In abstract algebra, a branch of mathematics, a monoid is an algebraic structure with a single, associative binary operation and an identity element. In other words, it is a unital semigroup.



A monoid is a magma (M,*), i.e. a set M with binary operation * : M × MM, obeying the following axioms:

  • Associativity: for all a, b, c in M, (a*b)*c = a*(b*c)
  • Identity element: there exists an element e in M, such that for all a in M, a*e = e*a = a.

One often sees the additional axiom

  • Closure: for all a, b in M, a*b is in M

though, strictly speaking, this isn't necessary as it is implied by the notion of a binary operation.

Alternatively, a monoid is a semigroup with an identity element.

Note that a monoid satisfies all the axioms of a group with the exception of having inverses. A monoid with inverses is the same thing as a group.

A monoid whose operation is commutative is called a commutative monoid (or, less commonly, an abelian monoid).


  • Every singleton set {x} gives rise to a one-element (trivial) monoid. For fixed x this monoid is unique, since the monoid axioms require that x*x = x in this case.
  • Every group is a monoid and every abelian group a commutative monoid.
  • Every semilattice is an idempotent commutative monoid.
  • Any semigroup S may be turned into a monoid simply by adjoining an element e not in S and defining ee = e and es = s = se for all sS. Note that this can be done recursively (i.e. if S is monoid with identity e, one obtains a new monoid S ∪ {e′} with identity e′, and so on).
  • The natural numbers, N, form a commutative monoid under addition (identity element zero), or multiplication (identity element one).
  • The elements of any unital ring, with addition or multiplication as the operation.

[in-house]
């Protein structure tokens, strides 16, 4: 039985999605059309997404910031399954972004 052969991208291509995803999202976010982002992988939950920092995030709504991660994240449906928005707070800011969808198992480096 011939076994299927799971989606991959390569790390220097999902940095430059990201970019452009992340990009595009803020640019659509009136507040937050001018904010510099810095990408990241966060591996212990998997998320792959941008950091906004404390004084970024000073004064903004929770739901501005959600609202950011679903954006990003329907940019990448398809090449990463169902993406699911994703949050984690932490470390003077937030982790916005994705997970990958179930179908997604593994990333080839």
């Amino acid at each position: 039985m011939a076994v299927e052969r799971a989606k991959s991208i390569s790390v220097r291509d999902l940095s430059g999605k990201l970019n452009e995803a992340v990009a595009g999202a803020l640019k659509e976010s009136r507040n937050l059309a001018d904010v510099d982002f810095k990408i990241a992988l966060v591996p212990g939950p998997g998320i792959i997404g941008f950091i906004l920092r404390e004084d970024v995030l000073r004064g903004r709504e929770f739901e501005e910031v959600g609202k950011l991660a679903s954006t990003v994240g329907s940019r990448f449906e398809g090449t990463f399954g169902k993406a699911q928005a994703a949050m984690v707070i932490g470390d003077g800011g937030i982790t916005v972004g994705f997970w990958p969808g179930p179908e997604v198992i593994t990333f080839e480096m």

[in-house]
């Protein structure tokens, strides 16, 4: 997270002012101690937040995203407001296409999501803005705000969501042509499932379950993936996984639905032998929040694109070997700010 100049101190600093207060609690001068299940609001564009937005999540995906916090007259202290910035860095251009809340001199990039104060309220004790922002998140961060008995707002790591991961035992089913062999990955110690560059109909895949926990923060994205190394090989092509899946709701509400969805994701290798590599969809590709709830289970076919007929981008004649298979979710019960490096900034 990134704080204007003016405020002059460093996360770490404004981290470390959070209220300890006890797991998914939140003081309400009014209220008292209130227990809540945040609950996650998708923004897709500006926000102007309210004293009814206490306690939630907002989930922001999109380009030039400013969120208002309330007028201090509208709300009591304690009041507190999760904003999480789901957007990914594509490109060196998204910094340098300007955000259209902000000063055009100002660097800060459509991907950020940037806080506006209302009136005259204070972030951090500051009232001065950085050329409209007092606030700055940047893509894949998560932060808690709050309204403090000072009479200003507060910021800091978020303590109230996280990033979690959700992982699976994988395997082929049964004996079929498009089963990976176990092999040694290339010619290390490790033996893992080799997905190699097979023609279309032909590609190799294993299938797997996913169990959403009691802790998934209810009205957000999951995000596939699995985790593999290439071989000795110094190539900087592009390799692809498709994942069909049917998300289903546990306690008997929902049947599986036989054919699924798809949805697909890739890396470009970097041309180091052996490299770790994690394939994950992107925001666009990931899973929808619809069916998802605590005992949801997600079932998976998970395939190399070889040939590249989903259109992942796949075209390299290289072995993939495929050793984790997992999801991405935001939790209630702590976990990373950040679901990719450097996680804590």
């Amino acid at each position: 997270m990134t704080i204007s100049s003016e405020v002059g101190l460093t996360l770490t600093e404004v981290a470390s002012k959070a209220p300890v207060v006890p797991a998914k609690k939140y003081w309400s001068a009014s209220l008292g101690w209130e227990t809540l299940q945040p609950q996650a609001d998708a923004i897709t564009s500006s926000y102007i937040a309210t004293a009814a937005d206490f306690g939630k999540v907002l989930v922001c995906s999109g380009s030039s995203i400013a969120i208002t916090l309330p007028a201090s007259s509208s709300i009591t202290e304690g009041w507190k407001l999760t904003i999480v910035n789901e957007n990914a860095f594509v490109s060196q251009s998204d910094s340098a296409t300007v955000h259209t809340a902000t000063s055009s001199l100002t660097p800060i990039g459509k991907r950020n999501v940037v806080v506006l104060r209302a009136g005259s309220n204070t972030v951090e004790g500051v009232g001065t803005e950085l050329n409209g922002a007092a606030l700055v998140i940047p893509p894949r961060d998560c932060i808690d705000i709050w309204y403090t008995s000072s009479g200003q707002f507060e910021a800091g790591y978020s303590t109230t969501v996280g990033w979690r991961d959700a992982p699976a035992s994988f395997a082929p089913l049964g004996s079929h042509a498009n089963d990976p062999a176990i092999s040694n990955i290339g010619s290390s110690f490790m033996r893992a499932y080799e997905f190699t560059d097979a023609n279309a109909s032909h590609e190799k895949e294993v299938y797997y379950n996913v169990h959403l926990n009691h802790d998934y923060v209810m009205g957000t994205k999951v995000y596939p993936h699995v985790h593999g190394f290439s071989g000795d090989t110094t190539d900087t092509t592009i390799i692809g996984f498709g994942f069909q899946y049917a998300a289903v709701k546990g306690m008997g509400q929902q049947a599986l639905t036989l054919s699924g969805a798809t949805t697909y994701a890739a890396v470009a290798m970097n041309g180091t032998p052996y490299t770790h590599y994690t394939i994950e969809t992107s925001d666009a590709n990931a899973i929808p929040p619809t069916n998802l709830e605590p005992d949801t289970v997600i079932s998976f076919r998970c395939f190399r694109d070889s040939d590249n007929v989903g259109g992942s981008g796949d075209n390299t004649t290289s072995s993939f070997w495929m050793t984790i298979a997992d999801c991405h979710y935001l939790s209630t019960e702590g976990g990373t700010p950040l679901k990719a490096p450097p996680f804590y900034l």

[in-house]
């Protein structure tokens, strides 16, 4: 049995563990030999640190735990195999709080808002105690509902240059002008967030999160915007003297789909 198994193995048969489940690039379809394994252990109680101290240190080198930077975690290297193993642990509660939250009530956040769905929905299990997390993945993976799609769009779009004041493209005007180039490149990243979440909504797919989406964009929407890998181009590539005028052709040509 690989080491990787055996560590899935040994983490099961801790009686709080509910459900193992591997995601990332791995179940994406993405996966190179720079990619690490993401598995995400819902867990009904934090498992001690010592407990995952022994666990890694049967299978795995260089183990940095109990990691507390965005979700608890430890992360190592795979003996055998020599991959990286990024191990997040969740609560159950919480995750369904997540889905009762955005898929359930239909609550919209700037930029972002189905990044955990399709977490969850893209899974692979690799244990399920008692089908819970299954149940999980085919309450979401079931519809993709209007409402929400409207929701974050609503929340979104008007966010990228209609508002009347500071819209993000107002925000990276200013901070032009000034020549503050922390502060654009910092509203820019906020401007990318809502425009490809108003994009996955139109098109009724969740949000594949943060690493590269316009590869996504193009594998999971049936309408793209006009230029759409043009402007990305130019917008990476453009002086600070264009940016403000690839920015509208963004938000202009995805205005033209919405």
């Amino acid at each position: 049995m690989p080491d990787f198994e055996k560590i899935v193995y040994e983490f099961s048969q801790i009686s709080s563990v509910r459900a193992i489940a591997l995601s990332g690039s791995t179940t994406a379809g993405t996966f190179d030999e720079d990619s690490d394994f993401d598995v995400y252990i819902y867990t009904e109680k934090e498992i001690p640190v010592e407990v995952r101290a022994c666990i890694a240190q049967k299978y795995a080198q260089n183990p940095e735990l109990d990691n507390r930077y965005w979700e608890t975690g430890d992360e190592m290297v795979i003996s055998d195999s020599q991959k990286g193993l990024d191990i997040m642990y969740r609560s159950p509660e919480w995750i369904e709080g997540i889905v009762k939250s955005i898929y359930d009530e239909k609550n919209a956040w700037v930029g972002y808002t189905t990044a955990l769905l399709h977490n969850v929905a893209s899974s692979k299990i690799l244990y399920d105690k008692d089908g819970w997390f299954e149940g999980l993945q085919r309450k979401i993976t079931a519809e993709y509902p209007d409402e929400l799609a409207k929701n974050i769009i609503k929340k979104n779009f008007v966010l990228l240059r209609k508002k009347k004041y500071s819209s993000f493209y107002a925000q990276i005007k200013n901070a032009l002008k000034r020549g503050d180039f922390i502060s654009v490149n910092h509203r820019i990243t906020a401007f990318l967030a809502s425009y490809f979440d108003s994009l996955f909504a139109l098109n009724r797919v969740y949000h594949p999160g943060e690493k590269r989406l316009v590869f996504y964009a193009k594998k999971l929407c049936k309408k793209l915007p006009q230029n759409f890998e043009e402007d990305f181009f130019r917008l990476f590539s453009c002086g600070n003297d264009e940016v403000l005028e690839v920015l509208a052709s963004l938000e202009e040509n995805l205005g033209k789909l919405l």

• The set of all finite strings over some fixed alphabet Σ forms a monoid with string concatenation as the operation. The empty string serves as the identity element. This monoid is denoted Σ* and is called the free monoid over Σ.
  • Fix a monoid M, and consider its power set P(M) consisting of all subsets of M. A binary operation for such subsets can be defined by S * T = {s * t : s in S and t in T}. This turns P(M) into a monoid with identity element {e}.
  • Let S be a set. The set of all functions SS forms a monoid under function composition. The identity is just the identity function. If S is finite with n elements, the monoid of functions on S is finite with nn elements.
  • Generalizing the previous example, let C be a category and X an object in C. The set of all endomorphisms of X, denoted EndC(X), forms a monoid under composition of morphisms. For more on the relationship between category theory and monoids see below.


Directly from the definition, one can show that the identity element e is unique. Then it is possible to define invertible elements: an element x is called invertible if there exists an element y such x*y = e and y*x = e. It turns out that the set of all invertible elements, together with the operation *, forms a group. In that sense, every monoid contains a group.